The task of observing and analysing humans from an aerial robot in outdoor environments has been of interest to the computer vision community for the last decade. Techniques to address the problem of estimating human pose and trajectory from the sky have been suggested. For example, Perera et al. [6,7] proposed an approach to estimation of the gait sequence and movement trajectory of human subjects from video captured by a drone. However, their proposed approach was limited to a fully visible subject and a limited range of poses such as standing or walking. Another study by Lygouras et al. [8] used UAV videos for the identification and location of open water swimmers. The proposed system detected the swimmers’ presence by applying a deep learning architecture and it was capable of accurately detecting swimmers without apparent human intervention. However, the proposed system may fail in some environmental conditions and no life detection was attempted in that study. Other techniques for detecting human subjects in aerial videos have been proposed for search and rescue operations in disaster scenarios [2,9,10,11,12]. The main focus of these studies was to determine humans’ locations and identify various humans poses on the ground without any detection of life signs of the subjects. Other techniques using aerial thermal videos have been suggested. For example, a study by Kang et al. [13] proposed a technique for detecting and tracking human subjects from the air based on thermal images captured by a UAV. A study by Portmann et al. [14] used aerial thermal images captured by a UAV for human detection and tracking. Another study by Rudol and Doherty [15] proposed a technique based on a combination of thermal and colour cameras to detect humans on standard hardware onboard an autonomous UAV in outdoor environments. A combination of thermal and colour cameras attached to a UAV was also used by Rivera et al. [16] to detect humans with geolocation of the survivors. These studies, however, have several disadvantages, such as short-range detection, low resolution, high cost, and motion artefacts. Human life signs detection was not established for all previous studies. Thermal cameras only detect live subjects where there is thermal contrast against the background, thus, there is a lack of ability to specifically detect the temperature of deceased subjects and limited ability to detect living subjects in warm environments, against warm backgrounds, or in the presence of insulated clothing when thermal cameras are used. A notable system proposed by Al-Kaff et al. [17] was developed to detect humans lying on the ground in unconstrained poses using the colour and depth data obtained from sensors on board the UAV. Although this system was efficient for detecting humans in many poses, it was limited to detecting human forms without any aspect of life signs detection and was limited to close range. Recent studies by Al-Naji et al. [18,19] proposed a robust technique for monitoring human vital signs (heart rate and breathing rate remotely from the video taken by a drone). The technique used imaging photoplethysmography (iPPG) based on skin colour analysis of the facial region at a distance of 3 meters. However, the technique relied on skin colour analysis more than motion analysis which means it is difficult to apply when the region of interest (ROI) is unclear due to occlusion by clothing, debris, blood, or when the subject is lying face down. In addition, the technique was limited to one pose where the subject was standing in front of the UAV. The experiments were further limited in not controlling for human forms without life signs. Therefore, the main contribution of the current study is to propose a new life signs detector system based on a drone observer that can efficiently detect living and non-living human subjects at a distances limited by optics, in these experiments, 4–8 meters, and at different poses intended for disaster zones.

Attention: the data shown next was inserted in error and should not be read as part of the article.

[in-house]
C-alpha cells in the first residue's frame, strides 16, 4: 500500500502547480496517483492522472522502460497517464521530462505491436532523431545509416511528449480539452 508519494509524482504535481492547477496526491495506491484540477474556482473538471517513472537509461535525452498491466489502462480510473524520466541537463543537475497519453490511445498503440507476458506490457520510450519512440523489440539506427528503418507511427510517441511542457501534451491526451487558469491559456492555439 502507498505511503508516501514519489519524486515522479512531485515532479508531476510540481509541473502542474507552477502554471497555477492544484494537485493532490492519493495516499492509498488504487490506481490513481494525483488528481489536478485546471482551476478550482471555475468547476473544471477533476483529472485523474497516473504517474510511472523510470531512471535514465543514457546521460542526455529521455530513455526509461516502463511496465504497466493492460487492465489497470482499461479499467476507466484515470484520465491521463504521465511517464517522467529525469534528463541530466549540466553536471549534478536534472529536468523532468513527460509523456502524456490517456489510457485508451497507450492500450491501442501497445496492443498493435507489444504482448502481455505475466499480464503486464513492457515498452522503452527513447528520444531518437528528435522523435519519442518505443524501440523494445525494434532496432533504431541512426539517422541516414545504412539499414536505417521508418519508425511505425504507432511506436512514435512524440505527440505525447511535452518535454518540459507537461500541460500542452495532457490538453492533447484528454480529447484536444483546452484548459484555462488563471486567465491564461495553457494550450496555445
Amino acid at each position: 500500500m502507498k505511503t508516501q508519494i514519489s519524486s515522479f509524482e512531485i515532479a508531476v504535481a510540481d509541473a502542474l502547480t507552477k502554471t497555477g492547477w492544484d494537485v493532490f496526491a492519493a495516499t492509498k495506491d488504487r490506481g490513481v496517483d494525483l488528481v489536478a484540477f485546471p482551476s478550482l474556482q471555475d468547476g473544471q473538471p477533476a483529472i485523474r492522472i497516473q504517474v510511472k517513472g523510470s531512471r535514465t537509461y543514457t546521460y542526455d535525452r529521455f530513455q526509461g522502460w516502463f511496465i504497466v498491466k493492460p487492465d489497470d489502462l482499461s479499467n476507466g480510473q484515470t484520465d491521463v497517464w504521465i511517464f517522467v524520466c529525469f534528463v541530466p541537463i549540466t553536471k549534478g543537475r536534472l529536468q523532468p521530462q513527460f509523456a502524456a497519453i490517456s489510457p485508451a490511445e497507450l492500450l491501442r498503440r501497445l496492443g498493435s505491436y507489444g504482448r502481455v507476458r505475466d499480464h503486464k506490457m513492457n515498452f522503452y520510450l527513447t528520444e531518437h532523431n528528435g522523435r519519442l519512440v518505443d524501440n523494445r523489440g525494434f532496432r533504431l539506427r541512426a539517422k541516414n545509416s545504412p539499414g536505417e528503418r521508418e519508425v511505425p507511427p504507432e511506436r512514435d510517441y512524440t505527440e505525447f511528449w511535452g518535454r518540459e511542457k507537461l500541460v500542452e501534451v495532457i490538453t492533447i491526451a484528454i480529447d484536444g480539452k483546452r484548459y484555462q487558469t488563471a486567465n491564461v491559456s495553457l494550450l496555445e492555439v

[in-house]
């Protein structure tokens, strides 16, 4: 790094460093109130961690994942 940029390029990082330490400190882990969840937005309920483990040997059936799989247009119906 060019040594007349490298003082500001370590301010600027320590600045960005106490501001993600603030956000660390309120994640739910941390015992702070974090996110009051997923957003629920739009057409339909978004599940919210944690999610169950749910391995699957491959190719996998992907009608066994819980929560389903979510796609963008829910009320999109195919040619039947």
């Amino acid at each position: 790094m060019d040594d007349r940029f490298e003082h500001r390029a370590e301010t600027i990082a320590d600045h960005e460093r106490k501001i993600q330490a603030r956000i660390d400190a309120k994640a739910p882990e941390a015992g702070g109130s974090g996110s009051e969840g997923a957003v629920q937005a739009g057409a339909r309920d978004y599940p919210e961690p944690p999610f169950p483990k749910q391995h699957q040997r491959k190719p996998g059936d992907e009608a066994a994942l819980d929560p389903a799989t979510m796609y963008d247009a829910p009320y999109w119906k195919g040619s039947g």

This paper is organised as follows: Section 2 presents the methods and materials of the proposed life detector system, including the subjects and ethics considerations, experimental setup, data collection, system framework, and data analysis. The MATLAB graphical user interface (MathWorks, NSW, Australia) and the experimental results of the proposed life signs detection system with different poses are presented in Section 3. Section 4 discusses the experimental results, limitations, and directions of future work. Finally, concluding remarks are outlined in Section 5.